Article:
Why did the Texans trade Ryans?
The Philadelphia Inquirer Blog - Eagles
Why did the Texans trade Ryans?
Jeff McLane, Inquirer Staff Writer
WEST PALM BEACH, Fla. -- After Texans coach Gary Kubiak spoke glowingly of DeMeco Ryans for several minutes, the question was asked: “Well, if he’s so great, why didn’t you keep him?”
It’s the question many in Philadelphia have been asking themselves after the Eagles apparently got the better of the Houston Texans in last week’s trade for the middle linebacker. The explanation then from Eagles coach Andy Reid and general manager Howie Roseman was that Ryans no longer fit the Texans’ scheme.
Houston had moved from a 4-3 to a 3-4 after Wade Phillips became defensive coordinator, and Ryans was only on the field approximately 50 percent of the time. And because the Texans had salary cap issues they couldn’t justify paying a part-time linebacker nearly $6 million a year.
“You have to make decisions – cap decisions, going-forward decisions,” Kubiak said Tuesday morning at the NFL owners meetings. “There’s a lot of things that go into account of why you trade a player or have to release a player nowadays. Obviously in the NFL nowadays every year you’re putting together a team. Holding that same group of guys together for 10-15 years doesn’t exist anymore.”
Still, if Ryans could beat out Brian Cushing as the Texans’ three-down inside linebacker he would still be in Houston. Cushing is a talented player and he’s two years younger than the 27-year-old Ryans. But Ryans was once a two-time Pro Bowl linebacker and there are legitimate concerns about his return from a 2010 ruptured Achilles tendon.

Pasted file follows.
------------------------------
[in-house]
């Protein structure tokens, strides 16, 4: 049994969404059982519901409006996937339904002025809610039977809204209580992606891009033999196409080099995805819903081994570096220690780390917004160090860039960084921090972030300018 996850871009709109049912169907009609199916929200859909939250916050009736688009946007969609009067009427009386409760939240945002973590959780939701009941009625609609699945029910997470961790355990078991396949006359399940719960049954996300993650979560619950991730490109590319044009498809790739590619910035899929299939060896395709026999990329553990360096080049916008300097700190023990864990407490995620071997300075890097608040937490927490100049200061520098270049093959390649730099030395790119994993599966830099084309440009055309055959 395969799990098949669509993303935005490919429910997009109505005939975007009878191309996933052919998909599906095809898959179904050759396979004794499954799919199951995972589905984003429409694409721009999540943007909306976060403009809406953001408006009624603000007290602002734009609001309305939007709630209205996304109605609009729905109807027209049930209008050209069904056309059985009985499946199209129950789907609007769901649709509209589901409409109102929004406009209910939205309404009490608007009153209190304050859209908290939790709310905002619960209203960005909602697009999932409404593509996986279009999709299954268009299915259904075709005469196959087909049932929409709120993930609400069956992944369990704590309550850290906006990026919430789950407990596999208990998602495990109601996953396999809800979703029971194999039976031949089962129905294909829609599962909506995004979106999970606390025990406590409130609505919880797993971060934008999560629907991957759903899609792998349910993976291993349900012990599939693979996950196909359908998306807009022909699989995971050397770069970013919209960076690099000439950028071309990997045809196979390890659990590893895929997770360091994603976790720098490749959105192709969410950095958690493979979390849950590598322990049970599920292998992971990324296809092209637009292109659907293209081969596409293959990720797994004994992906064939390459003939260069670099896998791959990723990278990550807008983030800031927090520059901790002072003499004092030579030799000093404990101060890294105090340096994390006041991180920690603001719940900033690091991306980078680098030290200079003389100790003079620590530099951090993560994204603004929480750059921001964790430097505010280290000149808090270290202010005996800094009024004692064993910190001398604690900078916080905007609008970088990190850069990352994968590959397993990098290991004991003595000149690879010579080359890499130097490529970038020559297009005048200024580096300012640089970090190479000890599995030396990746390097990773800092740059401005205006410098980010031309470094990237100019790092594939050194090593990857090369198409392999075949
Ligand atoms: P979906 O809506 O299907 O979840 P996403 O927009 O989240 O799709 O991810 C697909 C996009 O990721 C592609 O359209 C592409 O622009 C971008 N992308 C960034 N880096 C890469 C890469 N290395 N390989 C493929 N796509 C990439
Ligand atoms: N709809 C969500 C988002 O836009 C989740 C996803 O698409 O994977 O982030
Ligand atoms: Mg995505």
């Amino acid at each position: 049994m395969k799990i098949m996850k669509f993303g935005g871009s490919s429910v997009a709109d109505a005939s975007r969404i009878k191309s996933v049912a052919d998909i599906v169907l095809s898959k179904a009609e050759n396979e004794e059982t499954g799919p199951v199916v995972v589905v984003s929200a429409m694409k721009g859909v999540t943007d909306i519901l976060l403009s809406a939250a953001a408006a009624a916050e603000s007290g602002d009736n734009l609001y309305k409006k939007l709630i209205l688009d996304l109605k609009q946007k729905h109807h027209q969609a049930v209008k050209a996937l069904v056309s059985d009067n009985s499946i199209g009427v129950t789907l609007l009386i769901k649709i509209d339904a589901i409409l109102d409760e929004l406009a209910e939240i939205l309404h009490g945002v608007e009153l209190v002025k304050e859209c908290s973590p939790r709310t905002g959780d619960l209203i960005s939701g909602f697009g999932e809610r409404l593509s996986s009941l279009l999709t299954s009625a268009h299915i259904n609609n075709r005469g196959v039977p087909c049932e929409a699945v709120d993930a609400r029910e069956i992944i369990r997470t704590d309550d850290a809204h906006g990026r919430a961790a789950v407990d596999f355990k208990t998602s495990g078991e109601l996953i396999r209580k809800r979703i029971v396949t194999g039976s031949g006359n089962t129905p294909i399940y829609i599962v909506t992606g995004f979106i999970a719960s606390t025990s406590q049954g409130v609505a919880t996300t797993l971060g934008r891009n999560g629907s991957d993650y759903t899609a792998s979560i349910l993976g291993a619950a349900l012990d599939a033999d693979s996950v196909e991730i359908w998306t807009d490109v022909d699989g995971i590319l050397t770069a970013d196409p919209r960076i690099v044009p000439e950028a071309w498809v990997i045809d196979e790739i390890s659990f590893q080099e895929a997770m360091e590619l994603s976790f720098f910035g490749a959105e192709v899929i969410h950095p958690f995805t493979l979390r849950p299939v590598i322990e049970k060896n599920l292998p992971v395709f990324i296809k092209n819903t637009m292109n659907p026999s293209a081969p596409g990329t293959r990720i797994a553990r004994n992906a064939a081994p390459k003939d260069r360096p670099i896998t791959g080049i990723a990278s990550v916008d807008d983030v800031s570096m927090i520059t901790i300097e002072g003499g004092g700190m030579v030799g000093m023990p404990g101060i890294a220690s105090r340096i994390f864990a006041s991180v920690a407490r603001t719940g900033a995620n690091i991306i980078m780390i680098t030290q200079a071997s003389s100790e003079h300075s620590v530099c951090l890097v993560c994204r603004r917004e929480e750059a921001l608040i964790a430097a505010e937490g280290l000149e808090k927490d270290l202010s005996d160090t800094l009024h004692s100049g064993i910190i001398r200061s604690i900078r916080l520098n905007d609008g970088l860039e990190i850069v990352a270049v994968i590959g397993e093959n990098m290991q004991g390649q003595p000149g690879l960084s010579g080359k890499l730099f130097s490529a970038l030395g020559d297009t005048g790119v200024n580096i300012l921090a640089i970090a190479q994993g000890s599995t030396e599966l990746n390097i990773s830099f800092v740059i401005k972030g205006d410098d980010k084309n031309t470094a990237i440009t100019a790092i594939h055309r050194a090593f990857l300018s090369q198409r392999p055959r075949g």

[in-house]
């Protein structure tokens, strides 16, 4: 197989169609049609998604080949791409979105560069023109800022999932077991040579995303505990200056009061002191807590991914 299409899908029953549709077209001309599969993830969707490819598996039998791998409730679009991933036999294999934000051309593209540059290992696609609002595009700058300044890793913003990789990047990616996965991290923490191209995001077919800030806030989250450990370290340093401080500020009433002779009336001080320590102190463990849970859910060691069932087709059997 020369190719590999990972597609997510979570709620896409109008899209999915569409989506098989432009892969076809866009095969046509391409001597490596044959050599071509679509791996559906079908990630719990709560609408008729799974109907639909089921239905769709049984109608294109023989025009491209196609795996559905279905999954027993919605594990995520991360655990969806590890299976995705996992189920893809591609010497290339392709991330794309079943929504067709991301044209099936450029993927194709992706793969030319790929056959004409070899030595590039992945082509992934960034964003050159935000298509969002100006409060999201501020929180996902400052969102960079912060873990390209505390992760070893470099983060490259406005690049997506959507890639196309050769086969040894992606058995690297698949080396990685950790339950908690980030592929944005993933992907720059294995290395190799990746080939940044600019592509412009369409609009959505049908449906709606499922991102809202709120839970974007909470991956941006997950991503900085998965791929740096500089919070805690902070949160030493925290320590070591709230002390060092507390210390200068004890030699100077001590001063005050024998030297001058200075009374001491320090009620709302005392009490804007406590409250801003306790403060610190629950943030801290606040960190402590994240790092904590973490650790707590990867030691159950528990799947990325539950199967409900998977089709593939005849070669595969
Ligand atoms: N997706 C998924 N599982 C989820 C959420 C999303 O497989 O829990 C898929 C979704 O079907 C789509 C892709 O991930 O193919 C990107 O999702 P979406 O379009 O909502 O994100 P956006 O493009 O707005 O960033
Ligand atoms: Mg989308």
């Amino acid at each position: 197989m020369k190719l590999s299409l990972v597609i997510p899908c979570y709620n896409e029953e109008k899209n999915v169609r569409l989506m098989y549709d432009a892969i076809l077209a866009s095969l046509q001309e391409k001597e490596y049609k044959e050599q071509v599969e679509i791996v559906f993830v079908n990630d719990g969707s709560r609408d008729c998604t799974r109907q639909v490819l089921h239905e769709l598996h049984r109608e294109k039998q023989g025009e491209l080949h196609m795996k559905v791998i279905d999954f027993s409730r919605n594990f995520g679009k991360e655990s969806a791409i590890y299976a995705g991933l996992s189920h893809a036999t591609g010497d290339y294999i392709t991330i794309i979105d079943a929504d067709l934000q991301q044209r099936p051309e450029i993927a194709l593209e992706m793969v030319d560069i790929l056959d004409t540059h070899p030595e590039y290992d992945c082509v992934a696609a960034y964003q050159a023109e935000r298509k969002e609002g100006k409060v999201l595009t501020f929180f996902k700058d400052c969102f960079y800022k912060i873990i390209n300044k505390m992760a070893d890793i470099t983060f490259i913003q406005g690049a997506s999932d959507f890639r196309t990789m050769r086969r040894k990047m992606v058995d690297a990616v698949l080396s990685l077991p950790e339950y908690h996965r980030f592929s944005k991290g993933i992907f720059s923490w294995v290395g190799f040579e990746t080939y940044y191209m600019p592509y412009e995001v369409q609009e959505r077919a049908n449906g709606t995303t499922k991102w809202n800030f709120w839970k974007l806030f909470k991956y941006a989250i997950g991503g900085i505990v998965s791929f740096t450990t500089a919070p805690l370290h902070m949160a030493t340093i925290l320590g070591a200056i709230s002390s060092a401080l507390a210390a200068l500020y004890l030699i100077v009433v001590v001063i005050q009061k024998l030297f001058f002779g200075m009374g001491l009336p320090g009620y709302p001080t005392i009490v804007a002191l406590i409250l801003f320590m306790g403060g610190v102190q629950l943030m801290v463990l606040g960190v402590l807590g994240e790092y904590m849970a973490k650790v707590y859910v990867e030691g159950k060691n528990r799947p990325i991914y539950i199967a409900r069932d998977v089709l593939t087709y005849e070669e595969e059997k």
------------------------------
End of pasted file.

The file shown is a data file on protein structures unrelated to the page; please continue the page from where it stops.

Ryans admitted last week that he was slow at the start of last season. But the general consensus – one the Eagles share – was that he was close to his old self by the end of the year.
“No doubt, he played his best football for us at the end of the year, there’s no doubt about that,” Kubiak said. “Absolutely no doubt. He battled his elbow, he battled his Achilles, but at the end of the year he played his best football for us.”
When the trade was announced – Houston received a fourth round draft pick and a higher third round pick – several Texans decried the loss of their leader. Cushing tweeted that he wouldn’t be “half the player or person” without Ryans as his mentor.
“All you have to do is turn the film on and watch him,” Kubiak said. “He runs the show. Everybody goes to him, they trust him so much and what he’s doing. He really raised Cushing in a lot of ways. … He’s just a guy on the field that gave everybody some calm: ‘Hey, I got it under control. What are we doing? What’s our adjustment?’ DeMeco let us know we got it.”
Every Thursday night Ryans organized a team get-together, Kubiak said.
“He’s an old Southern boy. He’s as country as they come,” the coach said. “He’s tough as nail. He’s all man. He’s stands for all the right stuff.”
Kubiak said that Ryans could still be a three-down linebacker “in the right defense.” Last season, the Eagles kept middle linebacker Jamar Chaney on the field for all three downs for most of the season. But he struggled in pass coverage, as many linebackers do, and was on the sidelines on passing downs by the end of the season.
With more defenses switching to a 3-4 and with an already pass-happy league becoming even more obsessed with airing it out, the three-down middle linebacker is becoming a bit of a dinosaur. New Raiders coach Dennis Allen hasn’t yet decided if Oakland will stay with the 4-3 or switch to a 3-4.
“When you look at the traditional MIKE linebacker, the big, tough, physical run-stopping type of guy – I think the way that the league is going with the passing game now I think it’s going to a little bit more of a speed and athleticism type of position,” Allen said. “I think that’s where you’ll see the evolution of the MIKE linebacker.”